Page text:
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When we moved to Arizona, I knew the summers would be hot, but I thought the lack of humidity would make up for it. It never occurred to me difficult it would be to even get a quick walk early in the morning. At the peak of summer, temps don’t get below 80 degrees overnight, so Bailey has not been getting her long walks that help keep her energy levels at bay.
Desperate for a better option than driving an hour to the closest mountains, I started looking into cooling vests for dogs to see which is the best option for us.
The cooling vest concept was new to me before moving to the desert. When we lived in the Midwest, we just avoided the heat of the day and took advantage of cooler days that break up the relentless heat. Not a strategy that works in the desert!
The idea behind cooling vests is that they use evaporative cooling to keep a dog from overheating. At first, it seems counterintuitive to put clothing on a dog when it’s hot out, but it really helps!
Each product is different, but the general concept is that you wet the garment and then put it on your dog. As the water evaporates during your walk or hike it takes the body heat your dog is generating with it, helping to keep the dog cool. And you can pour more water over the garment as it begins to dry out, which will happen faster in drier climates.
There are many cooling vests for dogs on the market, but Ruffwear has not failed us yet, so we tried the three cooling vests options they offer. Before we get started, I will say that all three of these vests fit Bailey perfectly, so Ruffwear has their size charts on point!
The Ruffwear Core Cooler ($24.95, plus harness) is a cooling chest panel that attaches to your existing Ruffwear harness. Since we already have the Palisades Pack and harness, this is a great accessory. Of the three cooling vests we tried, this one was the most difficult for me to figure out. Turns out, it’s much easier to attach this to the harness and then put it on your dog. It works best if you wet it before attaching everything, so it will take a few times to get a good routine going.
I can see how it could be tricky to handle all this at the trailhead before a big hike, because you don’t want to wet it at home and then have it dry out in the car. Likewise, since the panel is on the chest, it won’t be as easy to just pour water over your dog to re-wet the vest. But, this cooling vest will be perfect for hikes where we have lots of stream crossings and water to play in.
When I first say the the Jet Stream Cooling Vest ($39.95) I joked that it looked like Spanx for my dog. This vest slides over the head and has a full-body side-zip closure. While it was tricky to put on the first time, especially when wet, I feel it was very effective in keeping Bailey cool.
Since it zips so close to the body, the wet part of the vest is always in contact, unlike the others which fit more loosely. The material on the back really absorbs water easily, so it wasn’t hard to re-wet with a water bottle as we were out and about. Of the three we tested, this was my favorite cooling vest, and the one we will probably use most often.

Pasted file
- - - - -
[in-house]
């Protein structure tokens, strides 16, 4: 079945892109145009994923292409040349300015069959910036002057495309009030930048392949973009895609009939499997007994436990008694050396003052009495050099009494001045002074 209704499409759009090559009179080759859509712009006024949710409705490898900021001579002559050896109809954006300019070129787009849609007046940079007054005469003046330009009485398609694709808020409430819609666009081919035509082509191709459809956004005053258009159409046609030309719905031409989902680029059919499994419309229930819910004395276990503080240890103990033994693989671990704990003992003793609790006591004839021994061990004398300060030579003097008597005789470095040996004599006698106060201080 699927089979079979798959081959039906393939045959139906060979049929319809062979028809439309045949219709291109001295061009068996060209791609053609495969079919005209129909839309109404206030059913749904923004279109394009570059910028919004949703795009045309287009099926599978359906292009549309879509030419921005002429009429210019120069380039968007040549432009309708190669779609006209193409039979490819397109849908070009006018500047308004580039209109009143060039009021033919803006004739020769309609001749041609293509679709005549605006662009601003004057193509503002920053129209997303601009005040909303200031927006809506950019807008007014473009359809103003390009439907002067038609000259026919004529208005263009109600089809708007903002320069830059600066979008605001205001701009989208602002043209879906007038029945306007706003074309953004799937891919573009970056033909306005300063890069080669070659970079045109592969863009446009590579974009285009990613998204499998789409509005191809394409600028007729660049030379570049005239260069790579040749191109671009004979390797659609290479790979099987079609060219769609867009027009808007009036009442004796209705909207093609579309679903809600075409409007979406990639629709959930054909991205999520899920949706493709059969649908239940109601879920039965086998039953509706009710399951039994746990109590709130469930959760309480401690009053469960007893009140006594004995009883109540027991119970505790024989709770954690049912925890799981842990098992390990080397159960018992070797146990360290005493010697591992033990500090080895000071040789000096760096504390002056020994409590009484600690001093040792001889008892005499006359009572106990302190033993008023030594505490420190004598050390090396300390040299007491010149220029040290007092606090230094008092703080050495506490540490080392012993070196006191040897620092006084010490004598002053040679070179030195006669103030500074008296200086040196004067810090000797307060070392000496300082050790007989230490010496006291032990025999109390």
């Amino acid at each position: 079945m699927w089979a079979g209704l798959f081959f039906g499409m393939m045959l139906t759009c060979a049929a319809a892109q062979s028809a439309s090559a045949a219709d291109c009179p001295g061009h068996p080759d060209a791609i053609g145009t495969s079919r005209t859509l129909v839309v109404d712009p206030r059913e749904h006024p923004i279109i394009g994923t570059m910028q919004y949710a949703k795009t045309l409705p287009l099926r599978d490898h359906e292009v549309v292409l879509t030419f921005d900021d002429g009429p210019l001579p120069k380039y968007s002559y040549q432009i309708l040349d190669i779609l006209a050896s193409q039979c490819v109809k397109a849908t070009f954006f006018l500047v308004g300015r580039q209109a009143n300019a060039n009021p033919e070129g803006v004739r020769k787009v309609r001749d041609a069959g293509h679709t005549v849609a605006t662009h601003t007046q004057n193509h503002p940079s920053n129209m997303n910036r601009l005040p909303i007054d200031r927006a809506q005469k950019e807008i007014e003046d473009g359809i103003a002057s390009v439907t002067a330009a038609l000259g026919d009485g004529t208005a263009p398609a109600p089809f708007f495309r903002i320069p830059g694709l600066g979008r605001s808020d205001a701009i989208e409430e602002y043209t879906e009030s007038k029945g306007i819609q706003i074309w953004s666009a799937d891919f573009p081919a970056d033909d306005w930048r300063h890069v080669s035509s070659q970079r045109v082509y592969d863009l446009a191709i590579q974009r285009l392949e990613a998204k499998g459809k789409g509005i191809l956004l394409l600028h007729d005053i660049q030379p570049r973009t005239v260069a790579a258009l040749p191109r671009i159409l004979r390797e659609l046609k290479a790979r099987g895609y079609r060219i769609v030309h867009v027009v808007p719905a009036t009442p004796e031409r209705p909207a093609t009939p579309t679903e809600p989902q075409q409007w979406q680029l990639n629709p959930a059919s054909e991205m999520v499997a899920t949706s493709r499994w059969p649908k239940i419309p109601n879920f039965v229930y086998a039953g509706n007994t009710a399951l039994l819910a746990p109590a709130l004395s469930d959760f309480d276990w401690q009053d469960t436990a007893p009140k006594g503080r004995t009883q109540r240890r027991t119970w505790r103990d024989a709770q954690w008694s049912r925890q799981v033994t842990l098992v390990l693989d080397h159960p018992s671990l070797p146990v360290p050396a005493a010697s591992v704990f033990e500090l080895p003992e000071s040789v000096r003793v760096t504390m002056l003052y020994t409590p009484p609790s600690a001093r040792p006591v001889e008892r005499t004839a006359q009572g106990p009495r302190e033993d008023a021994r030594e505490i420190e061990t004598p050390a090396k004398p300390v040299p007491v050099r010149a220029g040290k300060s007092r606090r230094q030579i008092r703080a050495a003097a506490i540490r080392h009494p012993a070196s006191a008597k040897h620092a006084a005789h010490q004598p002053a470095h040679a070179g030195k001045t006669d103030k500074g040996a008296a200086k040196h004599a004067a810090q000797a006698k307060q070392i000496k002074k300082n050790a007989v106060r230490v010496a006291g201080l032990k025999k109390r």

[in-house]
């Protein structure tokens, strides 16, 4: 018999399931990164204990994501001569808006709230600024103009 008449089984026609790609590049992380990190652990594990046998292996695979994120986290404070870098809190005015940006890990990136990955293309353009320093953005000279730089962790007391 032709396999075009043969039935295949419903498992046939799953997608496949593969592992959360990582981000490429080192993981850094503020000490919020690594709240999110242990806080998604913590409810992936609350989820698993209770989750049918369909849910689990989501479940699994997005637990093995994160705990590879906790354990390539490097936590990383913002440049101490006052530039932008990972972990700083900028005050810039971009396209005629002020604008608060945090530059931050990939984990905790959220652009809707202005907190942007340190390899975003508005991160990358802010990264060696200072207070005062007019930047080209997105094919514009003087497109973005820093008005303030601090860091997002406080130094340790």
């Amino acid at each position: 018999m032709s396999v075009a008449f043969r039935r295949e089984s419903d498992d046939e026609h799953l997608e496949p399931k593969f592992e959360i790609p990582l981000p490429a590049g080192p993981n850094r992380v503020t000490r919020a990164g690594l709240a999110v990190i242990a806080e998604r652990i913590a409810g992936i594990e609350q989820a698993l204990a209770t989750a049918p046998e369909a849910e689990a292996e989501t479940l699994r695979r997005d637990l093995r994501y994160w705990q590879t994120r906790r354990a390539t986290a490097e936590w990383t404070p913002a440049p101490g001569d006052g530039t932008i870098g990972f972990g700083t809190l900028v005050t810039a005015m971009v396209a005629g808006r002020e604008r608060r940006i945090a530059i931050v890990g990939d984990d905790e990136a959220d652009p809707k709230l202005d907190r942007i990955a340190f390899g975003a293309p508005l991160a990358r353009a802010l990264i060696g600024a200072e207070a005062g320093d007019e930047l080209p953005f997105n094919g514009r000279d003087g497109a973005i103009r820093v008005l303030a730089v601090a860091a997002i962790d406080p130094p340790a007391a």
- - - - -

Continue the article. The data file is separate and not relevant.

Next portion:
The Ruffwear Swamp Cooler ($59.95) cooling vests for dogs is the most heavy-duty of the Ruffwear lineup, and it was super easy to put on Bailey, just like their harnesses. The fabric repels water at first, so it took quite a bit of water to give it a good soaking in the parking lot before we started our hike. The great thing about this cooling vest is that it shades the whole back of the dog, which is especially helpful for black dogs in the hot sun! It stayed cool for a long time and, although Bailey was still warm, she cooled down much more quickly than normal after our hike.
As usual, Ruffwear thought of all the details when designing this dog cooling vest. There’s a slot for your leash if you use a harness, and even a little tag where you can attach a light, for those hot summer night walks.
As much as I’m thrilled to have some options for keeping Bailey cool, I do not plan to start hiking in the heat of Arizona summers with my dog! For one thing, it’s still too hot for me to hike in those temps. Also, these vests aren’t air-conditioned bubbles – your dog still gets warm.
What cooling vests mean for us is probably an extra month of hiking in the shoulder seasons. The rest of the year, the cooling vests will make our 90-degree short walks a little more comfortable for Bailey.
Have you tried a cooling vest for your dog? I’d love to hear about it in the comments!
Disclosure: Ruffwear supplied the cooling vests we tested for free. We did not receive any compensation for this post, and the opinions expressed here are our own.
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